A year after the massacre at Sandy Hook Elementary School in Newtown, Conn., gunman Adam Lanza's motives are still unclear. Connecticut Gov. Dannel Malloy says people may just have to be satisfied with what they've known from the beginning — that on Dec. 14, 2012, a horrible thing happened.
Mbali Vilakazi, the winner of our Poetry Games last year, honors Mandela's memory with a poem, "The Black Pimpernel." The title is a derogatory nickname given to Mandela in his revolutionary days. Vilakazi's poem looks toward the future: "And if we have stood on the shoulders of giants, / We are giants still / And giants, we will come again."
The agency is launching a new coordinated research effort to stop citrus greening, a disease imported from Asia that turns fruit bitter and unmarketable. It first turned up in Florida eight years. Now, it threatens to destroy the nation's citrus industry.
Even for those with the will and drive to pursue treatment, the process remains difficult, frightening and full of holes. Mental health advocates say little has come, on the federal level, from the task forces and promises that followed the Newtown shootings.
Maria Vasquez-Rojas was thrilled when she learned she was pregnant. But soon afterward she was diagnosed with ovarian cancer — at the same time her brother Francisco was struggling with drug addiction. Maria's daughter's birth has transformed not just Maria's life, but Francisco's, too.
The players that year faced a sobering new reality: The nation was at war, and they'd soon leave the football field behind for the battlefield. In All American, author Steve Eubanks recalls that game through the eyes of two players — Army quarterback Chad Jenkins and Navy linebacker Brian Stann.
The stars of Saving Mr. Banks — a movie about the struggle between Walt Disney and author P.L. Travers over how the Mary Poppins film would be made — talk to NPR's Renee Montagne about the film, and what their counterparts might have thought of their performances.
There is a whole world of commerce inside a traffic jam in the Indonesian capital, Jakarta, and the shrewdest businessmen are the teenage boys.
The Senate this week pushed through the nomination of Democrat Mel Watt to head the Federal Housing Finance Agency. The FHFA controls Fannie Mae and Freddie Mac. Watt replaces an official who was a thorn in the side of Democrats, and the move changes the landscape of housing finance reform.
The Democrat's posting at the helm of the Federal Housing Finance Agency could have major implications for the mortgage finance system.
A compromise defense bill is making its way through Congress. The authorization measure deals with everything from sexual assault in the military to the detention facility at Guantanamo Bay to operations in Afghanistan.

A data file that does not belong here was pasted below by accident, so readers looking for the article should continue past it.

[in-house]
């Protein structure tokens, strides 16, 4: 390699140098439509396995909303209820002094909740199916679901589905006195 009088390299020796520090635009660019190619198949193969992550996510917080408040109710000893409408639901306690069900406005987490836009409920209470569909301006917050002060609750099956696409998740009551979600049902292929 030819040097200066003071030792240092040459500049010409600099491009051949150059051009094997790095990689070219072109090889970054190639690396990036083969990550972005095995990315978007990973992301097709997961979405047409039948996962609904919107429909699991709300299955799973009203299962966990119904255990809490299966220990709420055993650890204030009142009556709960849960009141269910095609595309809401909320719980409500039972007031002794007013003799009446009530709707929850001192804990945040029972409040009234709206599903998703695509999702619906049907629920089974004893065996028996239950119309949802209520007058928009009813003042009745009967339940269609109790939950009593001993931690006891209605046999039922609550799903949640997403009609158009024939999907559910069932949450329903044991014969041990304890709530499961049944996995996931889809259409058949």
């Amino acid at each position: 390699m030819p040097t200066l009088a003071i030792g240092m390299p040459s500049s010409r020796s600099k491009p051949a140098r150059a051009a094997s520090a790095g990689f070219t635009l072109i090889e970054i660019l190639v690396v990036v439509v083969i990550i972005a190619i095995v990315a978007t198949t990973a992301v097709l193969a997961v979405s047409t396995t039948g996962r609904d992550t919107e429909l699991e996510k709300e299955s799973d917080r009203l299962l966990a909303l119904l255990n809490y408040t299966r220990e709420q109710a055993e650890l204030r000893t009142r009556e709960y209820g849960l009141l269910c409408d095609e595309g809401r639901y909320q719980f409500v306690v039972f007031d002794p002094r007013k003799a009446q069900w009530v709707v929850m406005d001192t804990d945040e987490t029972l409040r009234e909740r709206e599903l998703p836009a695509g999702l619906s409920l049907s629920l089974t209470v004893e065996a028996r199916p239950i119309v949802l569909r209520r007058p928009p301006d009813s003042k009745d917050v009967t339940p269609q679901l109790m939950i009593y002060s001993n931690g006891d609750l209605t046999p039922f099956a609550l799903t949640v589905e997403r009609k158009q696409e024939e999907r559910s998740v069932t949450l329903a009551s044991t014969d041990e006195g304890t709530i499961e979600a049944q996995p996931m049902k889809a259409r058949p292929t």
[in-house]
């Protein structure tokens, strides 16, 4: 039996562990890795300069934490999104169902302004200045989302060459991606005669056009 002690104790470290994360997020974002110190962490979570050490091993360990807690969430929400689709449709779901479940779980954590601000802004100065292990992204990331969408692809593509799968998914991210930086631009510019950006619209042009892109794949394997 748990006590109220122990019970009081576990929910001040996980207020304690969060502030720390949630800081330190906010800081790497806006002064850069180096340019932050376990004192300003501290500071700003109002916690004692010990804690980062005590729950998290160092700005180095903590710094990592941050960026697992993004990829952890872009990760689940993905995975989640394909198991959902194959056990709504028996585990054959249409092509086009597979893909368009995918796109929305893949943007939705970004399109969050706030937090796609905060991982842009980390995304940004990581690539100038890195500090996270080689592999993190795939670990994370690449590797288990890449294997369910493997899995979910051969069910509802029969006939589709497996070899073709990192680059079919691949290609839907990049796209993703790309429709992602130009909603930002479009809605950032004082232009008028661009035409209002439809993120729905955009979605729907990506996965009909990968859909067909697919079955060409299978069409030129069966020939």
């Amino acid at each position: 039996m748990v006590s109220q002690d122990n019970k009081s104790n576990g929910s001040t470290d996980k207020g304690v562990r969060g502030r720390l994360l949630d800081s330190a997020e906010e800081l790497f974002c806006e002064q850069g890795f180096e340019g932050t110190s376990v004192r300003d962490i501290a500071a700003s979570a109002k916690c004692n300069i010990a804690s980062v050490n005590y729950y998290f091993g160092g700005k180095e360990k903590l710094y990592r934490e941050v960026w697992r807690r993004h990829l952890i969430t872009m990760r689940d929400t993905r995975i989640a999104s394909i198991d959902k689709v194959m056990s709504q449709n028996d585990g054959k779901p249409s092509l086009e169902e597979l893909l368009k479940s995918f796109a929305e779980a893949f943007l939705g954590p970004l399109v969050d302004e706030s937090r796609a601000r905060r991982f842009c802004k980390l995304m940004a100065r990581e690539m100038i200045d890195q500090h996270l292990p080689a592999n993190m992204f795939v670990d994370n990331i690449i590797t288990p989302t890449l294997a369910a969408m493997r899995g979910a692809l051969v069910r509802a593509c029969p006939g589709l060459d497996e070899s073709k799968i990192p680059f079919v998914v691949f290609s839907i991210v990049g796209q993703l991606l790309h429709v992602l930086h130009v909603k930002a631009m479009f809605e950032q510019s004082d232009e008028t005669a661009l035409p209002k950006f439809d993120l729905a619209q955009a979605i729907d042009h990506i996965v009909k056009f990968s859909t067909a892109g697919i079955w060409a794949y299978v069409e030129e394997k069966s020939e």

The House passes the House-Senate budget compromise after Speaker John Boehner criticizes conservative groups — and implicitly their allies in Congress — for their opposition. Next stop: the Senate.
David O. Russell is a director on a hot streak. His last two films, Silver Linings Playbook and The Fighter, pleased critics and did well at the box office. And his new film is likely to do the same.
Long protected by the Endangered Species Act, the Yellowstone grizzly population may have grown enough to come off the list. But many independent biologists say the Yellowstone grizzly is far from healthy, and they're trying to keep the government from "delisting" it.
No one likes a traffic jam, except perhaps the people who have figured out how to make money from people stuck in cars. Planet Money was recently in Jakarta, Indonesia, a city with horrible gridlock — and plenty of traffic entrepreneurs.
Renee Montagne and David Greene report on findings from tech company Incapsula suggesting that nearly two-thirds of Internet traffic comes from bots rather than humans.
David Greene talks with the AP's Matt Apuzzo about his story describing what is known about an American who went missing in Iran in 2007. The Associated Press reports that, despite official denials from the U.S., Robert Levinson had been working for the CIA.
The manager of Le Petit Syrah in Nice imposed a cost on rudeness. Demand "a coffee," and it's $9.50, in dollars. Say "please," and the price drops to $6. And if you greet the waiter with a friendly "bonjour," the bill comes to $2.
No. 43 Cade Foster missed two kicks and had a third blocked in a game against rival Auburn. But Foster got a note from someone who can relate: George W. Bush, the 43rd president. "Life has its setbacks. I know!" he wrote.
No. 43 Cade Foster saw his game-ending kick fall short against Auburn — who returned it for a touchdown to win. But Foster got a note from someone who can relate: George W. Bush, the 43rd president. "Life has its setbacks. I know!" he wrote.